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Discussion Board: Page 60 of your Rioux&Redekop textbook (Essay Sample)
So hello This is the 3rd discussion board as follows by other order number "00020829" This time is a little different, I want you to look at Seminar 1 Slide, Read it, Refer to that, also and Read the Mzur Chapter 5 and Rioux & Redekop Chapter 4 "International Conflict" . That's the only source you need to refer to, Just like other ones Show Page number" Try To intract with proff and students as much as you can" I will upload other discussion also by tmrw so you can refer to other ones as well" Like I agree with Peter or Sam etc.." The question on the Title of the Discussion board is : In page 60 of your Rioux & Redekop Textbook is a table of sources of conflict. In your opinion, what have been the most important sources of international conflict and why? Keep in mind underlying and intractable levels of conflict structures we discussed in seminar 1.---------- So I will Upload the Readings that you are required to read, in order to answer this question. I will also upload Seminar 1 "Intractability Slides" Also Look at Page 60 as the Discussion board question stated. Goodluck Thanks DISCUSSION BOARD : In page 60 of your Rioux & Redekop textbook is a table of sources of conflict. In your opinion, what are the most important sources of international conflict and why? Keep in mind underlying and intractable levels of conflict structures we discussed in seminar 1. Toral: Using the information provided in the chart of page 60 I can formulate that the most important sources of conflict internationally are environmental protection, democratic governance, and humanitarian aid. All of these international conflicts deal with multiple levels of government in states and all effect globalization. In terms of conflict, environmental protection has been an ongoing struggle for decades. Treaties and promises have been made but both have been left unfulfilled. In terms of democratic governance, the two most hegemonic states (China and U.S) have that difference. China remains a communist country and is still surviving and the U.S tries to convert every country into a forced democracy. In the textbook Introduction to Conflict Studies, on page 61 it mention how the U.S forces its democratic governance on Islamic countries. Lastly, humanitarian aid is needed around the world in almost all countries whether they are developed or not. However, there is no such thing as real international law but the U.N seems like the only institution that acts on an international level. Therefore, providing humanitarian aid around the world is difficult because there is no real international law. These are the main and most important international conflicts that have reached a level where negotiation is not simple. Lisa: Based on the information provided on the chart and within the chapter itself, it is my opinion that one of the major sources of international conflict would be a combination of environmental issues i.e. global warming, population migrations, and underwater resources exploitation. There is increasing tensions between developed and developing nations in regards to global warming, where the latter tends towards opposing measures to restrict carbon dioxide emissions so as to not hinder their economic development. The current environmental conditions are also leading to increased tensions in areas where water is becoming scarcer and/or the seas are rising and swallowing up islands; this leads directly to mass migrations of people to other nations which in turn tends to cause chaos and strife. Lastly, underwater resources exploitation is becoming a contentious point for many and is obvious in the current situation involving China and Japan's fight over the Senkaku Island, where regional interest in the oil/gas resources that may lie under the island fuels the dispute Patrisha: Firstly, I believe that it is very difficult to isolate a single problem, or a few problems that are conflicting on an international level, seeing as it is almost impossible, at least in the society that we live in, to agree universally on something without disagreement or objections from at least some parties. That said, I think that Religion, Human Rights, Arms Control, Environmental Protection and Democratic Governance are the current most problematic situations creating conflict around the world out of the list given on pg 60. The problem of religious disputes, while not directly causing international conflict, indirectly does, as extremist groups from various religions lead to disquiet, terrorism and subservience of human rights in many countries, something which then leads to international action taking place, as was seen by the consequences of 9/11 on the following occupation and wars waged. Furthermore, Human Rights are a large concern of conflict around the world, as differences in cultural, religious and traditional practices make what may seem perfectly normal seem inhumane in other nations. Arms control has always been a source of international conflict, affecting not only the countries battling for control and development of nuclear weaponry, but also countries that may be allies of theirs, as can be seen in India and Pakistan, North and South Korea and was previously seen between the USSR and the USA, an incident which almost lead to the destruction of the known worth. Environmental protection is another source of conflict between many nations, particularly in developing nations where Globalization, cheap labour, exploitation of resources by NGOs etc leads to breaches in environmental protection, but eventually may lead to an increase in economic growth. Finally, Democratic Governance is also a source of conflict since, as mentioned by Torel, not every country in the world has a democratic government, and this can lead to conflicts in ideology. Daniel: While keeping in mind the different underlying and intractable structures that exist in an instance of conflict, the demand for resources and differences in ideology can be ranked to be the most important sources of conflict in any given era. As mentioned by Rioux and Redekop, the need for acquisition of resources has been a determining factor of any instance of conflict. This is made obvious by considering all the different eras from the early hunter-gatherer societies until the post-industrial/information age. It is crucial to consider that although the majority of the conflict-cases in contemporary societies seem to revolve around trade, commerce, and politics; resource-acquisition and resource-management are common underlying features that exist in all of these areas. Ideology is also an underlying feature of almost all occurrences of conflict, and they include most contemporary occasions of conflict that involve clashes in values. Democratic governance, as mentioned by Pratishtha and Toral, maintain a significant amount of post-World War 2 conflict-cases (both violent/non-violent), but it is important to consider that they should be categorised under the more underlying and intractable dispute of ideology. Hence it can be maintained that resource-acquisition and ideology are the main ingredients for conflict. Ji Chun: What seems as the most important source of international conflict is the construction of good future achieved by concrete settlement of ideologies. I focused my analysis of the table on the drastic change in the wants and needs over time. Looking at recent sources of conflict and comparing them to those of age-old, I think countries compete for the better future than the present, which used to be the priority. After all, conflicts arise because there are intractable divergences regarding what is mutually significant to the parties involved. As the mutual significance is shifting, the focus of conflicts shifts as well. Rioux & Redekop point out “the complexity of intertwined concerns and interests involved in modern international conflicts” (page 60). Relatively tangible values like resources and territory used to be the sources because they were the criteria for determining the power of a country's sovereignty. In the modern era, where the technological advancement since the industrial revolution has been brought up to a remarkable level, countries seek to compete for things that are more than the lands or the resources. They place more importance on political ideologies like democratic governance or social ideologies like women's rights and humanitarian aid or scientific ideologies like far-away exploration. On one hand, it seems that countries have shifted from being very self-centered and self-developing to being prone to mutual growth and global cooperation. On the other hand, they are perhaps finding rigorously, more than ever, their own place in the closely knit global society by leveling with the global criteria of a “good” country. Chantell: In my opinion, the most important source of conflict would have to be religion. One reason why religion is an important source is because it generally falls under the idea of intractable conflicts, which are “conflicts that stubbornly seem to elude resolution, even when the best available techniques are applied” (Burgess and Burgess, 2003). Any conflict concerning religion generally cannot get solved through problem solving techniques. An example is the Thirty Year's War. The Thirty Year's War was largely a religious war against the Protestants and the Catholics in the Holy Roman Empire. After thirty years, the bloody fighting came to an end only because if it did not it would have destroyed Europe. Religious wars are very hard to resolve simply because many people will not back down from their beliefs. Also, something to note on why it is an important source of conflict is stated by Rioux and Redekop, “However, religion is now playing a bigger role in state affairs with some arguing that states in which particular religion is in the majority should be subject to certain laws, principles, and customs of that faith. Some of these advocates use violence to support what they believe to be a higher calling”. When a religion comes to oppose or challenge the dominant religion of the country it is that moment when conflict will arise and not stop until ultimately one religion destroys the other. Edwin White: The most important source of conflict that can be found internationally is power because it can be found in most cases of conflict and as well as encompass other sources as well. Let me begin with an example, the Cold War. The Cold war was a perfect example of a security dilemma (Herz, 1951). Rioux and Redekop state that, " nations do not want to appear too weak in the eyes of potential rivals, but they worry that high defense preparedness may lead others to increase their own military resources in turn" (56). The U.S.A. and Soviet Union created a large amount of nuclear weapons in order to look powerful in front of the other nations of the world which resulted in conflicted in between the two countries and their allies. Mazur discusses that hypothetical argument that if the Soviet Union had the ability to destroy the other nations' nuclear weapons," they would have the power to dictate terms by threatening a second strike" (111). This would give the Soviet Union the upper hand and possibly could have become the super power instead of the states. This illustration of power politics is also accompanied with an underlying aspect of values. The clash of these values or ideas is a result of the states being a democracy and the Soviet Union being communist. Another example of international conflict is the carbon emissions from nations. At first glance, the issue looks like it solely for environmental protection, reduce carbon emissions to save the earth, right? A careful analysis on the other hand shows that this would restrict the developing world from creating factories in order to better the economy (Rioux and Redekop 61). The reason they want to better the economy is because they want more power so they can become equal on the international playing field. The list could go on to continue many other empirical examples, the point being that the power is the most important source of conflict. Amy: In my opinion, power has been the most important source of international conflict. Although, this is considered an “Age-Old source of Conflict”, power is something that will always be desirable to nations. To avoid fear, states build up their military power because they do not want to appear weak nor do they want other states to increase in strength as well (p. 56). This process leads to a dangerous arms race which undoubtedly adds to the instability of international crises. With power, a nation has the ability to cause many other conflicts. For example, when power is primary in the hands of the United States, Joseph Nye stated that the world submitted to their authority (p. 73), however China competing to take over. Yes, the use of force in world affairs is slowly decreasing, but power will always be a priority. The powerful nations have more control over valuable resources like oil and water, they are able to take over territories, impose their ideologies etc. To conclude, power is a prevalent and important source of international conflict because it is intractable. The world will never be satisfied with how power is distributed, and that is something that cannot be resolved. There will always be a power imbalance between nations. Jeef: This list gives us a great selection of conflict sources, all very feasible, all backed by empirical evidence, and just downright easy to see. But what's the most import and why? My interpretation of the word 'important' leads me to the most potent/evident sources of international conflict: Ideology, Resources, and Human Rights. I find this compilation a strong trifecta, for they play off each other to huge effect. Look at this way; the ideology of any forward thinking state will look towards resources to help in said positive development, often enhancing or making worse the human rights situation in given state. This will prompt conflict from all sorts of areas, but for the sake of this discussion let's delve into the international scope. Take for example the very relevant and recent conflicts in Mali. Insurgent groups in Mali have been combating the government, demanding greater power in the northern states of Mali. Simply put, the minority group boasts an ideology of 'more power and land for us, because we are different and have an agenda' and the non-compliance of the government has lead to conflict. The resource here is the physically tangible prospect of land, and the higher function of autonomy or power. The human rights issue here is obvious isn't it? The blatant and brute violence, not to mention the seizing of main cities by rebels etc... This has lead to action by the international community, through a process of deploying foreign ground troops. This story is the same in almost every single conflict story in recent history. Party A has an ideology (this can include the other things mentioned in the list: religion, honour, glory and fame, women's rights, democratic governance etc...) -> they then want to propagate this ideology through the capture of resource (whether physical resources like oil, water, land or latent like spread of language, culture, or religion) -> Party B cannot see it through, and conflict ensues, threatening human rights leading to involvement from the international community. "Regional problems have repercussions on global issues." (60) Rioux & Redekop write about this very phenomenon, how even the most regional of issues can make its way into the international sphere, and it is important to realize almost all conflicts follow the Ideology -> Resource -> Human Rights model. Sarah: When I first came across the "Sources of Conflict" table, I had the idea that the "Age-Old Sources of Conflict" were the most important sources of international conflict because they inevitably branched out to other sources of conflict. "Power and domination" could be seen as the basis for "democratic governance" as well as "human rights", etc. However, "[a]merican culture stresses social equality" and so this didn't seem like an intractable conflict (Mazur, 102). After having read chapter 4 of "Introduction to Conflict Studies", I found that "mass migrations and immigration" was an important source of international conflict as it "raise[s] issues of criminality and terrorism, multiple citizenships and divided loyalties, economic development, employability, disease transmission, and so on" (Rioux and Redekop, 61). The source involves many international organizations, including religious perspectives and the mixture of ideologies. On the levels of conflict that we discussed previously in seminar one, this source includes conflicts that would deal with all 4 levels and end up on the path of becoming a crisis. I do agree with Pratishtha's point that it is hard to isolate single problems as the most important, but with evidence from the texts I suppose that my opinion becomes a bit biased towards "mass migrations and immigration" as an important source of conflict. PROFESSOR SAYS: REFFERING TO JI CHAN : This is an interesting take. Is this akin to the differentiation that Ingelhart pointed to in the previous chapter on large scale societal conflict and old versus new generational values? PROFESSOR SAYS: REFFERING TO EDWIN : states' search for power is what makes international conflict unavoidable. this is exactly what realist scholars of international relations would say. yet, what is power? how do we measure it? by number of nukes, arms, economic wealth or human development index ratings? KAYLA: The most important sources of conflict are always ones that relate back to deep-rooted emotional and value-based issues. Identity is the fundamental element that encompasses these qualifications. Many of the other important issues that become sources of conflict can be seen as expressions of identity. For example, identity is an intractable factor that can extend to religion, territory, ancestry, ethnicity, history, memory of conflict with 'others', etc. Group identity is a common thread in conflict studies, discussed by both Redekop/Rioux and Mazur as a major factor in the incentive for war, conflict or dispute. Furthermore, many of the sources of conflict listed in the chart on p. 60 can be traced back to identity, in addition to those listed above already. For instance, honour, glory and fame are expressions of identity in cultures where those are valued characteristics. Ideology, belief in the value of human rights, women's rights, humanitarian aid, and environmental protection, while having economic implications, are also all expressions of identity as characteristics deemed important to the culture you're a member of or value system you subscribe to. Identity can be threatened when a growing economic power challenges the hegemony of international affairs, as with China threatening the United States' identity as the leading global economic power. It can be threatened when an ethnic group is upheaved from its ancestral homeland by political territorial disputes, eg. Kashmir, India and Pakistan (R & R p. 55). It can be threatened when contestation arises over domestic gun control (no reference needed here). I agree with Pratishtha that it is difficult to isolate one source of conflict in a world with increasing complexity in the nature of conflicts (R & R, p. 61), which is why I argue for identity as being the most important. The qualities of intractability, diversity of issues through which it is expressed, and influence on group cohesion and adherence to values make it so. PROFESSOR : Amy, I liked the reference to Nye. I would ask you this now: is the world safer from say a World War 2I if only one state has most of this power? a single hegemon like the US or China? can it keep the world safe because no one can compete against the dominance of its power? does it matter who this hegemon is? Should it be a democracy or is an autocracy ok as well? source..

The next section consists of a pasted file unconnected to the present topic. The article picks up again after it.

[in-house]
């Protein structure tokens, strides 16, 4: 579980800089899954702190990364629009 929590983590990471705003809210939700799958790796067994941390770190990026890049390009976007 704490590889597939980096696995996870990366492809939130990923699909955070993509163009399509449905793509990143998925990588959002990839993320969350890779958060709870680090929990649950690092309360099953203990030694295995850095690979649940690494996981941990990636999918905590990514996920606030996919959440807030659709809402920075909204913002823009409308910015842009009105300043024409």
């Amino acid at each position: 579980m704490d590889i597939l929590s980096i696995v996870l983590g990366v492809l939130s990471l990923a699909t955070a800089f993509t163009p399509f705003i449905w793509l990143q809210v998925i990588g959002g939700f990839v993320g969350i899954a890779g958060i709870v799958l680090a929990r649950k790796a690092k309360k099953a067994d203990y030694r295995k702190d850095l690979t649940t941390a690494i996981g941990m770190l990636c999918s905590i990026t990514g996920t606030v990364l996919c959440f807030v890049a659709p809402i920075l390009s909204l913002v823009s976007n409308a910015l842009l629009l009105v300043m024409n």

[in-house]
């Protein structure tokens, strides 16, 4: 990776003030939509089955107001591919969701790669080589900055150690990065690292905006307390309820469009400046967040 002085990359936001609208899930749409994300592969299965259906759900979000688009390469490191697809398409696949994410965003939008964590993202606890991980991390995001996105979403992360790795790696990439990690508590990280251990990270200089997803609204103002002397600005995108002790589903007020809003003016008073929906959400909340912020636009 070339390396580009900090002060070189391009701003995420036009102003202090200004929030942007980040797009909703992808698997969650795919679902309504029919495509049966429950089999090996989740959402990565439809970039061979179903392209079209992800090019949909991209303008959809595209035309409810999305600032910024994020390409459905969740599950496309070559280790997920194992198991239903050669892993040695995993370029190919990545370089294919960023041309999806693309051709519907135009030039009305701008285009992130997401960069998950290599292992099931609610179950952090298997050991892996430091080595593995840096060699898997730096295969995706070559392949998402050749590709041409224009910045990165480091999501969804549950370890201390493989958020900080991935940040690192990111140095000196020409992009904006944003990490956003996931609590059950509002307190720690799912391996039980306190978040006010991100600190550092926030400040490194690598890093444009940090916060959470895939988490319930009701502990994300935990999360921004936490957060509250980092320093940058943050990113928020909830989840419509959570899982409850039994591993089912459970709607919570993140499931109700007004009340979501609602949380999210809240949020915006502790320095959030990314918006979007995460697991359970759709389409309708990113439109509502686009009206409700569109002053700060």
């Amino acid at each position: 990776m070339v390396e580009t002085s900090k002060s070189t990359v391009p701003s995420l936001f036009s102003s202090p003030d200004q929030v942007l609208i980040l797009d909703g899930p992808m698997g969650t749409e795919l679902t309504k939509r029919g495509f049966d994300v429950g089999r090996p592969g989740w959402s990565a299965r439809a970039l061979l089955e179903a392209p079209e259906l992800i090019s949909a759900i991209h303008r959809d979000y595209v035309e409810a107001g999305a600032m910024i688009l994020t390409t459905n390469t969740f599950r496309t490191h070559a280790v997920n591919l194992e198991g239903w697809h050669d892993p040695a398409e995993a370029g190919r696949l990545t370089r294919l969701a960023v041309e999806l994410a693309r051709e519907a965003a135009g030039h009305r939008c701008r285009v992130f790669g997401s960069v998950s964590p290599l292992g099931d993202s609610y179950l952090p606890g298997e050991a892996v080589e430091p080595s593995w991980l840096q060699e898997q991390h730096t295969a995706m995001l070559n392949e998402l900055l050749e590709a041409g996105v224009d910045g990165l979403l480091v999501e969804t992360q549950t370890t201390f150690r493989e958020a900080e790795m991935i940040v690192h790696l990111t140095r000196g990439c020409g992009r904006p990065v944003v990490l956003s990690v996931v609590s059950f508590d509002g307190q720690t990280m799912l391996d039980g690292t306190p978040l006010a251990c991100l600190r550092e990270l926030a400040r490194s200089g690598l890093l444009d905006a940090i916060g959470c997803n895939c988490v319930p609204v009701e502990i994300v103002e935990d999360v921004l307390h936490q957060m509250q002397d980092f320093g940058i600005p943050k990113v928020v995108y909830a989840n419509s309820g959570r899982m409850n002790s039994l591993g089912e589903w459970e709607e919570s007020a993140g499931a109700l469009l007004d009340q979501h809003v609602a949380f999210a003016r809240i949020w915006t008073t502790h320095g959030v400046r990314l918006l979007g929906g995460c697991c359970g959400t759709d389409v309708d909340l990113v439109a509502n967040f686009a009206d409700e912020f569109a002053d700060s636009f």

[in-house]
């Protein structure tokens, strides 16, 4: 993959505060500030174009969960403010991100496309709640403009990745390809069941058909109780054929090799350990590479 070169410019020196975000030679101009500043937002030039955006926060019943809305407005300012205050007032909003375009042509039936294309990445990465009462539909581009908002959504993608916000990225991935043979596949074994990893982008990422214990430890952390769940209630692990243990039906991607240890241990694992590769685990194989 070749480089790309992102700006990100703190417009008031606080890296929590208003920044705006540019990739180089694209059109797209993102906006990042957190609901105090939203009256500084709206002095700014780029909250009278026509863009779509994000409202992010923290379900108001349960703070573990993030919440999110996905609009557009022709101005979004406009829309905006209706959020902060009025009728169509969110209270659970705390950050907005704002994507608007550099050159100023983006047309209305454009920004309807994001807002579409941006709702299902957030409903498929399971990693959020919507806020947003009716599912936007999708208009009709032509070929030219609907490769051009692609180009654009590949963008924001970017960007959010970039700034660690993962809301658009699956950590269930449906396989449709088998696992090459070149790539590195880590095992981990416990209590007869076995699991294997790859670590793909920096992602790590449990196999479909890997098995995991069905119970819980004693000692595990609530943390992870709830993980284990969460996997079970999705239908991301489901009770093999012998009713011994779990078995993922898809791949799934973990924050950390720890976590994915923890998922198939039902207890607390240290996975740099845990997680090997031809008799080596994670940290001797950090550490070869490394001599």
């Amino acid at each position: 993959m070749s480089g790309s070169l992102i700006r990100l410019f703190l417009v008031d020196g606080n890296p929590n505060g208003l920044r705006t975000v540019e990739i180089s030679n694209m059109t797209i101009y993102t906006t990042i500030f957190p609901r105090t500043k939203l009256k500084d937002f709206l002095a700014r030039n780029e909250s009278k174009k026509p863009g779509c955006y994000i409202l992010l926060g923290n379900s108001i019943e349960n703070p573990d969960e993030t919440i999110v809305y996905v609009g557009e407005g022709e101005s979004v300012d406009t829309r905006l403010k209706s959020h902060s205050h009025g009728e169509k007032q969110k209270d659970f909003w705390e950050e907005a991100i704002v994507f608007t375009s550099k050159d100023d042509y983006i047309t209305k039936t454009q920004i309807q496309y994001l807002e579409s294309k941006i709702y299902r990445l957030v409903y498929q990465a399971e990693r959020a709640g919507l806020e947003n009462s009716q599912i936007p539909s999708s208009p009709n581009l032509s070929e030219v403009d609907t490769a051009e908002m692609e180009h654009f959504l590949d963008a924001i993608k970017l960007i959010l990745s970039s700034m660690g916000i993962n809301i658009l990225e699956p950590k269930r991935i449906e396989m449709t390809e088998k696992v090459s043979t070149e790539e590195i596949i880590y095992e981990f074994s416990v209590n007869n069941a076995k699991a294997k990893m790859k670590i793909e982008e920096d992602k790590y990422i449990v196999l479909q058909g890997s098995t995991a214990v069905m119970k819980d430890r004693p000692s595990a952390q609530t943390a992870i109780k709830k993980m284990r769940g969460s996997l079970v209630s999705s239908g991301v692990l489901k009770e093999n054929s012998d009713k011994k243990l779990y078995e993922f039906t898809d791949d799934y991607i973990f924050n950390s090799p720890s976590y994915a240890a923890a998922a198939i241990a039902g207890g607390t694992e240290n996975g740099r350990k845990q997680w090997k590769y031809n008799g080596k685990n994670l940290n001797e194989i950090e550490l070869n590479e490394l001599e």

I concur with Rioux and Redekop on the issue of sources of international conflict that major sources of international conflict are as a result of struggle for resources & power, and the modern contentious issues. To start with, various conflicts are resulting from national rivalries as well as territory misunderstanding, control of resources as well as the power of becoming prosperous and more prestigious. In the current times, the struggle for political power and resource control has led to the emergence of terror groups, which have accelerated tensions among states on the international arena as they engage in the use of violence to attain political powers. Traditionally, states were fighting over boundaries, as every state wanted to control larger ge...